Swet = wetted area
wing = wing coefficient
TF = technology factor
t=c = streamwise thickness-to-chord ratio
u1 = freestream airspeed I. Introduction
vi = induced velocity
aerodynamic influence matrix
chordwise position of maximum thickness
A ERODYNAMICISTS have been looking for practical and effi-
cient ways to estimate drag since the first days of aeronautics.
These efforts resulted in empirical methods such as Hoerner’s drag
y, z = coordinates estimation methods [1] and other methods such as Prandtl’s land-
yc , zc = superellipse origin coordinates mark lifting-line model [2,3]. These methods were developed for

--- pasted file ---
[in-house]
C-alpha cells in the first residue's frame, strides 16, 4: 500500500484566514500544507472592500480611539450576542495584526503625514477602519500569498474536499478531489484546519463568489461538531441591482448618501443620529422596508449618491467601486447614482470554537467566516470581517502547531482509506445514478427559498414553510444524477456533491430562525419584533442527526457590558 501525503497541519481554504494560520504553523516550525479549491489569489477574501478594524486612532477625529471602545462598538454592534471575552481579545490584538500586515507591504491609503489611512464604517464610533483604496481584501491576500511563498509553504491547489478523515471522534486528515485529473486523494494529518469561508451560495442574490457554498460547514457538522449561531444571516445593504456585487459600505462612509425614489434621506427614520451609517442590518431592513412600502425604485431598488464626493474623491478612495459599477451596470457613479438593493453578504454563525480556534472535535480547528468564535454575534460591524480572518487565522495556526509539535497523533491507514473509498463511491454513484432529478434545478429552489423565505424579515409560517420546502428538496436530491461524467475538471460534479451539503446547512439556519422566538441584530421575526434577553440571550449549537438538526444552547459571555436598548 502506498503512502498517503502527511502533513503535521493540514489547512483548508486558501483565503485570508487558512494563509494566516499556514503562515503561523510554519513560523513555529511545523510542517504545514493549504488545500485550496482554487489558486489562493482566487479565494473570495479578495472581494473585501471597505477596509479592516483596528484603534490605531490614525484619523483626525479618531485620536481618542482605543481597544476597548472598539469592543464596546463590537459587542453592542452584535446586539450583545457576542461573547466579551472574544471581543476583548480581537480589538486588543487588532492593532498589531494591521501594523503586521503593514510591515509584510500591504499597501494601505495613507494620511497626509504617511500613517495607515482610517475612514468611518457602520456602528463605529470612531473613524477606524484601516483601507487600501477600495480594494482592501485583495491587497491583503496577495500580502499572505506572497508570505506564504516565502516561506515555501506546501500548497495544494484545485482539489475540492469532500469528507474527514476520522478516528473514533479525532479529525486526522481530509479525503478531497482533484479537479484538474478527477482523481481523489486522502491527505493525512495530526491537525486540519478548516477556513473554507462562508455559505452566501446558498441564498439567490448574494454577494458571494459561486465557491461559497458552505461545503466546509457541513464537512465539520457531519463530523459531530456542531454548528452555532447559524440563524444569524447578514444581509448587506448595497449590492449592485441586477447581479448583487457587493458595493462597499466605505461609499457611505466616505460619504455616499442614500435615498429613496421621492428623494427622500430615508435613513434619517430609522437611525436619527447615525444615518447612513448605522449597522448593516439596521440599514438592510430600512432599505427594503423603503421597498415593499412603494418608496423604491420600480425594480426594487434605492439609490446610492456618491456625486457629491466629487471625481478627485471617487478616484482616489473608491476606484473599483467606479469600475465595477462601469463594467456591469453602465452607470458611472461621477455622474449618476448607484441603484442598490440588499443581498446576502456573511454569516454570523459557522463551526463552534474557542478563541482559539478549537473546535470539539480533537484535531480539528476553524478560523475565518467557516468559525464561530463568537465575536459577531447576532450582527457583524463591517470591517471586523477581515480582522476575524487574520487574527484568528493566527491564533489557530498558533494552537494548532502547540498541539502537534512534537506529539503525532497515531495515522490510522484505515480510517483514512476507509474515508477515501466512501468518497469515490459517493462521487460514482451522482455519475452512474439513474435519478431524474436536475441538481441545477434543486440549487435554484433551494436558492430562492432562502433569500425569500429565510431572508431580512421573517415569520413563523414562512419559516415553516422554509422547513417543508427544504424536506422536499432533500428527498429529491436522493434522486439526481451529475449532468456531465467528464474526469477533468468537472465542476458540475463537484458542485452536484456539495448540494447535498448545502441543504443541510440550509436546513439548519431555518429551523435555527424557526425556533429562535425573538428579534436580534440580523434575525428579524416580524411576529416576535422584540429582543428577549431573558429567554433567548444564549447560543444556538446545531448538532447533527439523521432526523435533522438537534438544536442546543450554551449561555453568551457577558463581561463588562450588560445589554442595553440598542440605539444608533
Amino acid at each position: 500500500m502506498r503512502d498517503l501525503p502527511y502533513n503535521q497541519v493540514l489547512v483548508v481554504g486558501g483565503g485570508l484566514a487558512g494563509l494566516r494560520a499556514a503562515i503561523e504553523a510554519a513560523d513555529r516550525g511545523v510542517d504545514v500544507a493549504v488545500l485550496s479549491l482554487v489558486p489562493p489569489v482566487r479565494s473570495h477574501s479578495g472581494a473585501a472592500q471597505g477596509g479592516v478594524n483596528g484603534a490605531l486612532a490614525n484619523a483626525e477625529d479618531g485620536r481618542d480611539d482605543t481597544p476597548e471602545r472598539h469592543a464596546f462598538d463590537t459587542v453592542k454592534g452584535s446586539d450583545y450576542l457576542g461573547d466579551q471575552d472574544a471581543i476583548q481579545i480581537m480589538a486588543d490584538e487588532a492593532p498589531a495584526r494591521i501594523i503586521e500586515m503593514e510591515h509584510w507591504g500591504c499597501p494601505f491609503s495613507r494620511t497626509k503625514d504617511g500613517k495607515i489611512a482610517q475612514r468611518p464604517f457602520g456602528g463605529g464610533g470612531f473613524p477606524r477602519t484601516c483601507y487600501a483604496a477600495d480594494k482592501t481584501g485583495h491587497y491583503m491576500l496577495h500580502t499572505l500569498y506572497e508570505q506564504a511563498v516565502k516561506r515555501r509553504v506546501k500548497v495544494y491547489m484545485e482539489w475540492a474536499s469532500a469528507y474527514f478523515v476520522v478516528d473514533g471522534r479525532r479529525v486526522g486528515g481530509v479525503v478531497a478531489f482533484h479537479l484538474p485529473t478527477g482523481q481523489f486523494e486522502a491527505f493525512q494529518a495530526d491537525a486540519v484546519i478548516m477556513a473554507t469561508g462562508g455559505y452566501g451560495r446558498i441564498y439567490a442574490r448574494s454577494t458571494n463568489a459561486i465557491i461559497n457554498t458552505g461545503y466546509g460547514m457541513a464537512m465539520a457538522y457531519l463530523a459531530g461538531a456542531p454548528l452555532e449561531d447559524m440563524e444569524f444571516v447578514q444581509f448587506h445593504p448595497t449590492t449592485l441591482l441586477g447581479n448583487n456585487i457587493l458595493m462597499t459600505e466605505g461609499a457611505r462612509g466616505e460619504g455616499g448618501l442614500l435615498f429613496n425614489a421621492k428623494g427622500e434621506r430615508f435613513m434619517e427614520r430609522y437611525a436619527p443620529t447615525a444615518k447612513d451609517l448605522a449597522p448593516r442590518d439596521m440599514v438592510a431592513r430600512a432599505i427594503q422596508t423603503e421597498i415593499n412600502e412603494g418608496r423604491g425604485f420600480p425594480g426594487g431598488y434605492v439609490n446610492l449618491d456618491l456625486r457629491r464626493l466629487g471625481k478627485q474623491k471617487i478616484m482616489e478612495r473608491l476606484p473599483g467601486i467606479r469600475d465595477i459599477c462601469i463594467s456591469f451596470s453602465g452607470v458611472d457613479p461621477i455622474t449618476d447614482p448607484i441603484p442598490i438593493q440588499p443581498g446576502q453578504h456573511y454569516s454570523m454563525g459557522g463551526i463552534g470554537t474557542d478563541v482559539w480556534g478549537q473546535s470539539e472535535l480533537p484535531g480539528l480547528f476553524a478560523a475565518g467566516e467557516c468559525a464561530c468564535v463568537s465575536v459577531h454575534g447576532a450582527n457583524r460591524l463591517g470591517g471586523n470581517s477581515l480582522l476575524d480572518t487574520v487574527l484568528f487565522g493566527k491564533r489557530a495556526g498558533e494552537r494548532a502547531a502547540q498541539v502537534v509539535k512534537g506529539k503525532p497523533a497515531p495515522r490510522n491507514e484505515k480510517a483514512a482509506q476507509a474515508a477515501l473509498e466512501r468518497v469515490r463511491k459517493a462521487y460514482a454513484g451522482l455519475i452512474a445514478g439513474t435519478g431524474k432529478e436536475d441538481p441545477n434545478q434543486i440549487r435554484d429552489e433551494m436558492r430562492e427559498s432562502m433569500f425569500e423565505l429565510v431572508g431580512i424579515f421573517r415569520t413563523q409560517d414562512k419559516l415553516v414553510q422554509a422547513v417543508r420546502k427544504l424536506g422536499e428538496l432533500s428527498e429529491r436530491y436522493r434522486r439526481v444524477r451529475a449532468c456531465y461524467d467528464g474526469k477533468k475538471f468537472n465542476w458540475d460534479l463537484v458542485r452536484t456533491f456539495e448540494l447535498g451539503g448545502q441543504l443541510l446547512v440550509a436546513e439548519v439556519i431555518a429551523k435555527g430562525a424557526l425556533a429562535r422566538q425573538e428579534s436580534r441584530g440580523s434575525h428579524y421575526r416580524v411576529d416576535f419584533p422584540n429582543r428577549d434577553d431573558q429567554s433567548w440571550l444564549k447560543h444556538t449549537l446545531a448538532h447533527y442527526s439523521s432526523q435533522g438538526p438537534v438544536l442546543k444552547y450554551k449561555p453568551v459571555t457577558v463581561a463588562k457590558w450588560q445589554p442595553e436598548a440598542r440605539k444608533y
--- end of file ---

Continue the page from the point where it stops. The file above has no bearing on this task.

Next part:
= angle of attack aerodynamic analysis before the computer era.
g = geometric angle of attack Today, computational fluid dynamics (CFD) is widely used in
aerodynamics. By discretizing the governing flowfield equations
Presented as Paper 2009-4109 at the 27th AIAA Applied Aerodynamics (whether potential, Euler, or Reynolds-averaged Navier–Stokes,
Conference, San Antonio, TX, 22–25 June 2009; received 7 October 2009; etc.) the entire flowfield is found. Thus, CFD is invaluable in pro-
revision received 26 January 2010; accepted for publication 22 February viding an understanding of the various flowfield phenomena. How-
2010. Copyright © 2010 by the American Institute of Aeronautics and ever, it is time-consuming to use in the early stages of design. In
Astronautics, Inc. All rights reserved. Copies of this paper may be made for particular, the difficulty of embedding automatic, accurate, and